何か色々なことがありすぎて、頭がごちゃごちゃします。

"So anyway, I've had a bunch of stuff going on and my mind is all messed up"

or something along those lines.
 
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I see, so it doesn't add any useful information to the sentence. I assume it's the same with the first sentence as well? (あんた良いヤツだからさー 何か色々私のこと言ってそうだしさ。)

Thank you!

One last question because it's not entirely clear so I'd like to make sure. Is this 何か similar to
なんか水 (not "some kind" but "somehow/for some reason")
?
 

Toritoribe

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From the nuance of the sentence, 何か would be "somehow" in that case, as Mike-san interpreted. But when 何か modifies 私のこと, 何か色々私のこと can mean "something about me", for instance in a sentence 何か色々私のこと言ってませんでしたか?(= 私について何か色々言ってませんでしたか?).

The point is that なんか doesn't always modify the word right after it, especially when it means "somehow" (since it's "somehow", of course).
e.g.
何か色々なことがありすぎて、頭がごちゃごちゃします。 = 色々なことがありすぎて、何か頭がごちゃごちゃします。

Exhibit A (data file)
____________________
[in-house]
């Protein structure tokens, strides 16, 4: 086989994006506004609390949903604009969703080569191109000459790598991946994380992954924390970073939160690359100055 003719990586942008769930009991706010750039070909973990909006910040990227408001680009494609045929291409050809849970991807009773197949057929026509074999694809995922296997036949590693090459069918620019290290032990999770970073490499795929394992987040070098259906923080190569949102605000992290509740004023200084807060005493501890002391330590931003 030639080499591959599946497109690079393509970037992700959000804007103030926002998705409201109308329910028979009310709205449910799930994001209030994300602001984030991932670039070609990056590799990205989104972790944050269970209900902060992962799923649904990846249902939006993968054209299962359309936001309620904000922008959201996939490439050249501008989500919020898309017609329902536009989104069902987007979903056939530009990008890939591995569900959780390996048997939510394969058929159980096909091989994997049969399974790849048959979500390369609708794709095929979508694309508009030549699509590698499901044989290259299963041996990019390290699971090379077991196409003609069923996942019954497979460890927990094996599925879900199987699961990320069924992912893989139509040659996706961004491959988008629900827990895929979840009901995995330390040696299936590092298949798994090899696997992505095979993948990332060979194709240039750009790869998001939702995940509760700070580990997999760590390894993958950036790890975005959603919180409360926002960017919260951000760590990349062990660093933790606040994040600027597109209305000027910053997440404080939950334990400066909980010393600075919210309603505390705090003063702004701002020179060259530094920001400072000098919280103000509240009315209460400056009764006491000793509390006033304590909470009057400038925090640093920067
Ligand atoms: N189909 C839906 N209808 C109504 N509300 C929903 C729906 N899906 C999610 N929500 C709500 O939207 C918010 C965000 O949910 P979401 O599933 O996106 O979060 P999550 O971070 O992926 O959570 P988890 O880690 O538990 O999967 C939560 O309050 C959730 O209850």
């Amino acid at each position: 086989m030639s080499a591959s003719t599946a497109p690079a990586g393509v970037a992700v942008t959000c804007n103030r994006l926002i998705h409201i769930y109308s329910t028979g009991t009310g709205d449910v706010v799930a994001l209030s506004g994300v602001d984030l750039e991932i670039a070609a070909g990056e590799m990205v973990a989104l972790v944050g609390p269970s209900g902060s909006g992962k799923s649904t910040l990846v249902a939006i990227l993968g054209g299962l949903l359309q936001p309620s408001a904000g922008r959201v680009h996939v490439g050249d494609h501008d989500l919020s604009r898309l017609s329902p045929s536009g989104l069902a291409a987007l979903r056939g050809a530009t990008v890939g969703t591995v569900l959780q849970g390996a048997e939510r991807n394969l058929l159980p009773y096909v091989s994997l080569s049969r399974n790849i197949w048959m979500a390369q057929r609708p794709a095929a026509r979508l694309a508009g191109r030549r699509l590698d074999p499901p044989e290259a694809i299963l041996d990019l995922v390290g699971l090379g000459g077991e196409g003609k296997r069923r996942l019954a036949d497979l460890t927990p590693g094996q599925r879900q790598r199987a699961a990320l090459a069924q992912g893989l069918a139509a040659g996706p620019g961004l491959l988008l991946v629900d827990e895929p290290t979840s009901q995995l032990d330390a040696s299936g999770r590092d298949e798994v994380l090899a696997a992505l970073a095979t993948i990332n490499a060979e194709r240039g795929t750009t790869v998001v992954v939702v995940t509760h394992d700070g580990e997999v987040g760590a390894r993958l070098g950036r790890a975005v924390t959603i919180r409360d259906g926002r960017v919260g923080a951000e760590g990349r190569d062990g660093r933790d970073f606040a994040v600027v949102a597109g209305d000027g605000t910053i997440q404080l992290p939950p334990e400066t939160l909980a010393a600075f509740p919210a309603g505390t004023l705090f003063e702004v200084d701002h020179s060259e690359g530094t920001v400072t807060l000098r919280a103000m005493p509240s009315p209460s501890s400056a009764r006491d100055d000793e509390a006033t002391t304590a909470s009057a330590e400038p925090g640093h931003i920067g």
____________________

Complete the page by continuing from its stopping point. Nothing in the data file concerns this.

なんか冷たいもの今は飲みたくないんだよね = 冷たいものは今はなんか飲みたくないんだよね (not "some kind")
 
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But when 何か modifies 私のこと, 何か色々私のこと can mean "something about me", for instance in a sentence 何か色々私のこと言ってませんでしたか?(= 私について何か色々言ってませんでしたか?).
Thank you. I was really interested what happens in a situation like this. Unfortunately, I still don't understand what 色々 does. If the whole 何か色々私のこと means "something about me", what purpose does 色々 serve. Wouldn't 何か私のこと also mean "something about me"?

This is also because I don't understand how the equivalent sentence (= 私について何か色々言ってませんでしたか?) divides into clauses.

If it is like this  私について何か色々言ってませんでしたか? where 私について modifies only 何か then I think I understand. (Something about me, didn't you say various things? >>> Didn't you say various things about me?)

If 私について doesn't modify only 何か (which seems to be the case since a lot of sentences on the internet have a comma between について and 何か色々), then I really am at a loss.
 

Toritoribe

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色々 gives the meaning of "plural", plus, it often has nagative nuance.

~について works as a particle, so it's common to interpret that it's connected to the verb 言う.